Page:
Although it served as the capital for the state, Annapolis still fit comfortably within the street plan designed by the colonial governor nearly two centuries before. The ambitious Bloomsbury Square plan to the north of the State House was never realized, and there were no streets north of College Avenue. Annapolis was ringed by either water or farmland on all sides, with residential and commercial expansion occurring chiefly whenever a sizable amount of this farm land was sold off. Neither State Circle nor Church Circle was paved; nor were any of the other streets in the city. With the exception of a glassworks which was established in Eastport in 1888, Annapolis never developed factories or industries, nor even a very substantial warehouse district.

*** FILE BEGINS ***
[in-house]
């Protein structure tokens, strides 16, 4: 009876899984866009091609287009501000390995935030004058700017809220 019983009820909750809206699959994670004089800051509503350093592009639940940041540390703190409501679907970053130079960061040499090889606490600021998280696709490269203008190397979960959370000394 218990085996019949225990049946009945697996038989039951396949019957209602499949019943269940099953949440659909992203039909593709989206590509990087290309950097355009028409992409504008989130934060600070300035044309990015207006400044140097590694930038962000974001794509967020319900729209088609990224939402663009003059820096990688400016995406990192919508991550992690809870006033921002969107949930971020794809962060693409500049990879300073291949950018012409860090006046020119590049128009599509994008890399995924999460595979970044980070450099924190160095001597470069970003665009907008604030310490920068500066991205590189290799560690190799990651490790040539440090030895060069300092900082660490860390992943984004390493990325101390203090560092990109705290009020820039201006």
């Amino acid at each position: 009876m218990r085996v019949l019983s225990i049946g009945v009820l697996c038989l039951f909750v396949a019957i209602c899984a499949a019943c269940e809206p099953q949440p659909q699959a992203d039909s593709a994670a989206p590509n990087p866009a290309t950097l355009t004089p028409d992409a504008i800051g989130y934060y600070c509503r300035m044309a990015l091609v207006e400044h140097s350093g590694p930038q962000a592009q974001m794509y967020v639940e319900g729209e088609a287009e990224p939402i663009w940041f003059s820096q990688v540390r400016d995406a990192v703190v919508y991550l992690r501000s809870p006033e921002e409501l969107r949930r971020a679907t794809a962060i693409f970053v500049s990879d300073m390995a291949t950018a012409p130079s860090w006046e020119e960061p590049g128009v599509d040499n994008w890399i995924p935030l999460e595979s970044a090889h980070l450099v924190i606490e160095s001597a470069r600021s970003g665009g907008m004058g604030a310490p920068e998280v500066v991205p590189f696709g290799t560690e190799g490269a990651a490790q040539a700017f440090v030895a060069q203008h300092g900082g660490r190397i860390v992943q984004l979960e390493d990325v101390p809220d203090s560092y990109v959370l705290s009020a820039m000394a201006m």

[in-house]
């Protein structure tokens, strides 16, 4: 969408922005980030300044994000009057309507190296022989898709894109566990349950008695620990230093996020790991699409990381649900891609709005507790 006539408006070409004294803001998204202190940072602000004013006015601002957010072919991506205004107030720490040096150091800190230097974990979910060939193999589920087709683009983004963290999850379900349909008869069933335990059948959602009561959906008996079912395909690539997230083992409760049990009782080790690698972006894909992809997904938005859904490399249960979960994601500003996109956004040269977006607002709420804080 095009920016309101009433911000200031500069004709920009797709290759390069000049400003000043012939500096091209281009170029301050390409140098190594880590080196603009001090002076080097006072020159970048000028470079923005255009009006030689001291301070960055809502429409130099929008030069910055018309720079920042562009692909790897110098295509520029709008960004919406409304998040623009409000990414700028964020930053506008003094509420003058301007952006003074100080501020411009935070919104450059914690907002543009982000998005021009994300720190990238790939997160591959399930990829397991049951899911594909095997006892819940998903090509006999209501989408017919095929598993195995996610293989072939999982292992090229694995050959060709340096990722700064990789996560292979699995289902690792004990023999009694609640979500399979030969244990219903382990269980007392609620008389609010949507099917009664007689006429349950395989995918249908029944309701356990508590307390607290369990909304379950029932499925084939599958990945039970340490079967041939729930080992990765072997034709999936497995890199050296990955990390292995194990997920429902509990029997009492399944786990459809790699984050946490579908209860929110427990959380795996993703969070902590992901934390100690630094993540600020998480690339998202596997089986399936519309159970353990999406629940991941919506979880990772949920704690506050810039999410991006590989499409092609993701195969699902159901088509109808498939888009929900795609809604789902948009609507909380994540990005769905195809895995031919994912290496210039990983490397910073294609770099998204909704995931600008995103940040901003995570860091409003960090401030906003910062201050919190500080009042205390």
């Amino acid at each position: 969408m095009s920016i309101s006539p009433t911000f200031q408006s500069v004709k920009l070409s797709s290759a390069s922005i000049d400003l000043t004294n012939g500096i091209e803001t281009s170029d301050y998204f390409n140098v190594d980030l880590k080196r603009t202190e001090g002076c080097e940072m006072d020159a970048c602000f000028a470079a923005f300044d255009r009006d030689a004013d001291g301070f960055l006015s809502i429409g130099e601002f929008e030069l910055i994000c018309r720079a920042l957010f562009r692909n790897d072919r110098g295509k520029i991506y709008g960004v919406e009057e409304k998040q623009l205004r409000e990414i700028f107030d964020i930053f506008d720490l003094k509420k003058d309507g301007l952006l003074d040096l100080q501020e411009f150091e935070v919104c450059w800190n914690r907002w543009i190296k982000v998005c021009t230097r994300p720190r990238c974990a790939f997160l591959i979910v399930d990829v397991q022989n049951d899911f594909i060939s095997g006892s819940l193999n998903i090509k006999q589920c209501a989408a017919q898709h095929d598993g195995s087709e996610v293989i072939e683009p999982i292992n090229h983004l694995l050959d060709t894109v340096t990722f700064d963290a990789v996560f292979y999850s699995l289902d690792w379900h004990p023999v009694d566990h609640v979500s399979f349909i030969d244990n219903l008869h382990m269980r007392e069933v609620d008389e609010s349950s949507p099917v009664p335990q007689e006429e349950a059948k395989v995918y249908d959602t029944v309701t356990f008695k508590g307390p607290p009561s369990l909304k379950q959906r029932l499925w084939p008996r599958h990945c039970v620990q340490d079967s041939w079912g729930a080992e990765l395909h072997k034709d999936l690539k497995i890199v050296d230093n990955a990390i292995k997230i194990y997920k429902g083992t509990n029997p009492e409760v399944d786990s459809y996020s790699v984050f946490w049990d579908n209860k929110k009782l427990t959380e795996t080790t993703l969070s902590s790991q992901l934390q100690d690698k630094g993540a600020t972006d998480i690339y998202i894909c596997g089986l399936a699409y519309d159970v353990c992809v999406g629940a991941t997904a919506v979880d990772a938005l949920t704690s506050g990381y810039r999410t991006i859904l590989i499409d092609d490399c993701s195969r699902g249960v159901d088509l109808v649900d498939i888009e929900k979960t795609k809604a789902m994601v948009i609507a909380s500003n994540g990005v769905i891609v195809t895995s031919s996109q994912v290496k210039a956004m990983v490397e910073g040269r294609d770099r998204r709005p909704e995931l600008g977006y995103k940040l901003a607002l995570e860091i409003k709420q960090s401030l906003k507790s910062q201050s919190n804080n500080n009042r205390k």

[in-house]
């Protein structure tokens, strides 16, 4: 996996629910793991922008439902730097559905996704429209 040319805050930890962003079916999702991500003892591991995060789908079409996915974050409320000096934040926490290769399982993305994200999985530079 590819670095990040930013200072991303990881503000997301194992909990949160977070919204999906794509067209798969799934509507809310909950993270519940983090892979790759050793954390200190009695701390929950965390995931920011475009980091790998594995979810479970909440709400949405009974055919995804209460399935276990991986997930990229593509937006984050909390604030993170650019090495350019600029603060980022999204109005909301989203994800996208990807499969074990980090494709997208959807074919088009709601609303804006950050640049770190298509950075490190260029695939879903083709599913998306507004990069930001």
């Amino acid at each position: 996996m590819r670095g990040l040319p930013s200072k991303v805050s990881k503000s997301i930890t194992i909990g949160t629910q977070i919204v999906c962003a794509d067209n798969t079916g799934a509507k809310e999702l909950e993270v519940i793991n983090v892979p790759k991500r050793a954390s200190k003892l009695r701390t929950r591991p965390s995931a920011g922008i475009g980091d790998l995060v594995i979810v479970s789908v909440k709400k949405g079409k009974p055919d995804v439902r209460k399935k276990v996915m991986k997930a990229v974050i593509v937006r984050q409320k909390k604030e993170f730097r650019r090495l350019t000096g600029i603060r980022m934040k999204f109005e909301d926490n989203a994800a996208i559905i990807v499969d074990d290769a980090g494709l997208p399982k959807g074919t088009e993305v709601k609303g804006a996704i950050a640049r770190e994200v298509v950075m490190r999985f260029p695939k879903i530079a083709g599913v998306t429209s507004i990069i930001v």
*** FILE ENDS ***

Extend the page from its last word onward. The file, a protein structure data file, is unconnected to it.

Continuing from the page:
During the last half of the 19th century the principal industry in Annapolis was the packing and marketing of seafood, particularly oysters. A map of Annapolis from 1878 shows no fewer than thirteen oyster and crab packing houses along the waterfront.3 Oyster catchers numbered only sixty in 1860;4 by 1884 Clark's Packing House alone employed one hundred catchers on sixty-seven boats.5 The C.W. Martin Company, estab­ lished in 1871 claimed to pack thousands of bushels weekly.6 :It was thus with some accuracy that one author wrote: "The oyster packing establishments bring considerable money into the city, which with the home trade in oysters redeems the mercantile business form annihilation."7